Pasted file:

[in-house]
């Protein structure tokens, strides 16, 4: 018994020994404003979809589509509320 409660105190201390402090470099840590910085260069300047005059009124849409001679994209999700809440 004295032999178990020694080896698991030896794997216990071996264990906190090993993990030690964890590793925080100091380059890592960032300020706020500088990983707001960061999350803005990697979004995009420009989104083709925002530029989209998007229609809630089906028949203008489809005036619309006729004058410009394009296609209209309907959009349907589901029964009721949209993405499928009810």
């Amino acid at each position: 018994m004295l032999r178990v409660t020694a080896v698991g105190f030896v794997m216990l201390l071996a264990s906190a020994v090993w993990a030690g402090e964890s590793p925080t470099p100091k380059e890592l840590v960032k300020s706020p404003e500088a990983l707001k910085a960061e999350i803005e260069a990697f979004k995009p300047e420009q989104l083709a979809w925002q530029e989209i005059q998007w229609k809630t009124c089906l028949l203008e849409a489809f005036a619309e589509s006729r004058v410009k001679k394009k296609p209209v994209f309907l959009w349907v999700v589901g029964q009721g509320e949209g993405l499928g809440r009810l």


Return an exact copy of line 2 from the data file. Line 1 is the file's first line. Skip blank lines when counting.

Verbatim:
């Protein structure tokens, strides 16, 4: 018994020994404003979809589509509320 409660105190201390402090470099840590910085260069300047005059009124849409001679994209999700809440 004295032999178990020694080896698991030896794997216990071996264990906190090993993990030690964890590793925080100091380059890592960032300020706020500088990983707001960061999350803005990697979004995009420009989104083709925002530029989209998007229609809630089906028949203008489809005036619309006729004058410009394009296609209209309907959009349907589901029964009721949209993405499928009810």